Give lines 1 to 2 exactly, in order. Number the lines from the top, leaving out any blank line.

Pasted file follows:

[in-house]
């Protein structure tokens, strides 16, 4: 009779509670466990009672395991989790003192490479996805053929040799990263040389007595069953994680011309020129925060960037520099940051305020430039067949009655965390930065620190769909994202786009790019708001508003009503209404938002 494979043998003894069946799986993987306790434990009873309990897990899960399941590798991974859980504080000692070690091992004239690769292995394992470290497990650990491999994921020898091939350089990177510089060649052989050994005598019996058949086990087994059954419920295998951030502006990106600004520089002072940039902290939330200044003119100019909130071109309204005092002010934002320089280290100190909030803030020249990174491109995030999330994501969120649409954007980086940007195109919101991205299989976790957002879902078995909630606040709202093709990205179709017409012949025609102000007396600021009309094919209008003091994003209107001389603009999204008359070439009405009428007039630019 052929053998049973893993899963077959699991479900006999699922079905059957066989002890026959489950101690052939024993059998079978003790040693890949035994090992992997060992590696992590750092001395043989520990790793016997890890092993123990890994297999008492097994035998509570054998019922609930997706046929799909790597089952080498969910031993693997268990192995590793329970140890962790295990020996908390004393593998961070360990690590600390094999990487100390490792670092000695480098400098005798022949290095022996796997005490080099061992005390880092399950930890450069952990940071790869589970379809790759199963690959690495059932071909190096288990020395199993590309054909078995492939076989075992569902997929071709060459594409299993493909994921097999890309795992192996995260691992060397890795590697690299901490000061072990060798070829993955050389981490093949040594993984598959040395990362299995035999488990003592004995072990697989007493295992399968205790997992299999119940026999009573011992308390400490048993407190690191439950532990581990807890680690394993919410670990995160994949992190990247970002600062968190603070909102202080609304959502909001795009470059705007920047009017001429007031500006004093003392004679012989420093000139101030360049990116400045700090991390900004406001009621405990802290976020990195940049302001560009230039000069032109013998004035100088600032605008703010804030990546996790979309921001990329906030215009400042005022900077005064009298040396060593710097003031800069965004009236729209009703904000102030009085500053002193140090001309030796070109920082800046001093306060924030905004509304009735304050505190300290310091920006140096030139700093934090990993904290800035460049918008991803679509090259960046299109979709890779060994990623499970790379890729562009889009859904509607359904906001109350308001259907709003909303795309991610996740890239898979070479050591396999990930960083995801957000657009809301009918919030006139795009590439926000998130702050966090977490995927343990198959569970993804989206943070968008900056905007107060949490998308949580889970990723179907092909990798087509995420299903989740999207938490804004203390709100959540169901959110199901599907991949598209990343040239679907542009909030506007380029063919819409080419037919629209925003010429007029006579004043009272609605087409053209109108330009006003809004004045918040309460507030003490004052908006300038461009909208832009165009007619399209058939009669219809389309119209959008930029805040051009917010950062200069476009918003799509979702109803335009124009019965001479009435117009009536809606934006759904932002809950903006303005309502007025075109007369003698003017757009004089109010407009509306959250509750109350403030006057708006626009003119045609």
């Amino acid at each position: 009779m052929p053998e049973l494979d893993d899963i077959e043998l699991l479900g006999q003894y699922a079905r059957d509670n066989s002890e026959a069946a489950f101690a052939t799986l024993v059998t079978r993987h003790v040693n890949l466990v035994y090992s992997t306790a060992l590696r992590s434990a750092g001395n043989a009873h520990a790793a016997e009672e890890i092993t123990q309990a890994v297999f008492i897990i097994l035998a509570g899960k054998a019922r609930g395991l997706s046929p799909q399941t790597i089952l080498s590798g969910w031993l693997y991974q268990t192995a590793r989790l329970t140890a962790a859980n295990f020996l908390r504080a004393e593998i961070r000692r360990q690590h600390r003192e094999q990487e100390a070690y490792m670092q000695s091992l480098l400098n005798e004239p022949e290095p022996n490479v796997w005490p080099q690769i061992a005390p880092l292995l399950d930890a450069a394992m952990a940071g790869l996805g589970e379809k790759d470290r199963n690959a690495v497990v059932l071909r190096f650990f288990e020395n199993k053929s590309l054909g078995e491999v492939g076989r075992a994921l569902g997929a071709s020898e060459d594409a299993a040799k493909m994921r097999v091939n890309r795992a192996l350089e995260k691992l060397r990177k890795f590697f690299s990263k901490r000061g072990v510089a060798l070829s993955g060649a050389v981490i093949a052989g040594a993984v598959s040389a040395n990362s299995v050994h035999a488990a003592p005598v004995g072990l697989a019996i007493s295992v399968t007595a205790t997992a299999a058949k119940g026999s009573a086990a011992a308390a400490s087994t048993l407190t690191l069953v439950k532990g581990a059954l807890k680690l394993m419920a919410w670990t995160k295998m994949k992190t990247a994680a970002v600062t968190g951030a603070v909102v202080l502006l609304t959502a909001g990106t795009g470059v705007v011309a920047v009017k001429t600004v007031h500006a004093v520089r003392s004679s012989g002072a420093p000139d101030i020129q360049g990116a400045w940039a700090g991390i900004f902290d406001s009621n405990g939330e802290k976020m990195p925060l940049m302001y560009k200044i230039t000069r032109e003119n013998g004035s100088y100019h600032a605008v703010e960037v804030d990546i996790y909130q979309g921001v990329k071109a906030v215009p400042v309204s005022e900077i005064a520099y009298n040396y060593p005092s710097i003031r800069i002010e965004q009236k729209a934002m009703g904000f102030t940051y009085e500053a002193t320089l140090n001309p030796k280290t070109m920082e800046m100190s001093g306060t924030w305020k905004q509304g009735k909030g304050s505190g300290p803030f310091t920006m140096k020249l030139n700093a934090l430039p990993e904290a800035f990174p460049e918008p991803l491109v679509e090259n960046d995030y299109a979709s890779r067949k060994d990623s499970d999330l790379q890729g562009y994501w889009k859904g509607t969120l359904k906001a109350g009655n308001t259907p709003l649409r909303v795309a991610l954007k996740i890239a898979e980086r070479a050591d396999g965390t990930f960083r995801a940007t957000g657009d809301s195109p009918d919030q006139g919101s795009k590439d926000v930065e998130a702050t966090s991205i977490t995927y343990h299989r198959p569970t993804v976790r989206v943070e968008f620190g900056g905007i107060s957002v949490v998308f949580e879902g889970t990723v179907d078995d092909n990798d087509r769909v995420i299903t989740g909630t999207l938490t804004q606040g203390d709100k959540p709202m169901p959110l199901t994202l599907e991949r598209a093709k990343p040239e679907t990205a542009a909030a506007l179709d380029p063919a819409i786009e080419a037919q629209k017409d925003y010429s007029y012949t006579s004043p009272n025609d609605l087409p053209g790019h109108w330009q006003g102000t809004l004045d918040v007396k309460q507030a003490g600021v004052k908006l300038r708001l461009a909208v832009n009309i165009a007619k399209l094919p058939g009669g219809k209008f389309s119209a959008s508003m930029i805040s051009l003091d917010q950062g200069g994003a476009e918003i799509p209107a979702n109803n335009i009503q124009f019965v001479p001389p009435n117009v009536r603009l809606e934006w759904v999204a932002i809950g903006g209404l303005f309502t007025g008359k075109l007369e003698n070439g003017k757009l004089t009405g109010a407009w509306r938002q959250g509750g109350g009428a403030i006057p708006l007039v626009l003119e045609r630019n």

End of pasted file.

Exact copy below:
[in-house]
């Protein structure tokens, strides 16, 4: 009779509670466990009672395991989790003192490479996805053929040799990263040389007595069953994680011309020129925060960037520099940051305020430039067949009655965390930065620190769909994202786009790019708001508003009503209404938002 494979043998003894069946799986993987306790434990009873309990897990899960399941590798991974859980504080000692070690091992004239690769292995394992470290497990650990491999994921020898091939350089990177510089060649052989050994005598019996058949086990087994059954419920295998951030502006990106600004520089002072940039902290939330200044003119100019909130071109309204005092002010934002320089280290100190909030803030020249990174491109995030999330994501969120649409954007980086940007195109919101991205299989976790957002879902078995909630606040709202093709990205179709017409012949025609102000007396600021009309094919209008003091994003209107001389603009999204008359070439009405009428007039630019 052929053998049973893993899963077959699991479900006999699922079905059957066989002890026959489950101690052939024993059998079978003790040693890949035994090992992997060992590696992590750092001395043989520990790793016997890890092993123990890994297999008492097994035998509570054998019922609930997706046929799909790597089952080498969910031993693997268990192995590793329970140890962790295990020996908390004393593998961070360990690590600390094999990487100390490792670092000695480098400098005798022949290095022996796997005490080099061992005390880092399950930890450069952990940071790869589970379809790759199963690959690495059932071909190096288990020395199993590309054909078995492939076989075992569902997929071709060459594409299993493909994921097999890309795992192996995260691992060397890795590697690299901490000061072990060798070829993955050389981490093949040594993984598959040395990362299995035999488990003592004995072990697989007493295992399968205790997992299999119940026999009573011992308390400490048993407190690191439950532990581990807890680690394993919410670990995160994949992190990247970002600062968190603070909102202080609304959502909001795009470059705007920047009017001429007031500006004093003392004679012989420093000139101030360049990116400045700090991390900004406001009621405990802290976020990195940049302001560009230039000069032109013998004035100088600032605008703010804030990546996790979309921001990329906030215009400042005022900077005064009298040396060593710097003031800069965004009236729209009703904000102030009085500053002193140090001309030796070109920082800046001093306060924030905004509304009735304050505190300290310091920006140096030139700093934090990993904290800035460049918008991803679509090259960046299109979709890779060994990623499970790379890729562009889009859904509607359904906001109350308001259907709003909303795309991610996740890239898979070479050591396999990930960083995801957000657009809301009918919030006139795009590439926000998130702050966090977490995927343990198959569970993804989206943070968008900056905007107060949490998308949580889970990723179907092909990798087509995420299903989740999207938490804004203390709100959540169901959110199901599907991949598209990343040239679907542009909030506007380029063919819409080419037919629209925003010429007029006579004043009272609605087409053209109108330009006003809004004045918040309460507030003490004052908006300038461009909208832009165009007619399209058939009669219809389309119209959008930029805040051009917010950062200069476009918003799509979702109803335009124009019965001479009435117009009536809606934006759904932002809950903006303005309502007025075109007369003698003017757009004089109010407009509306959250509750109350403030006057708006626009003119045609």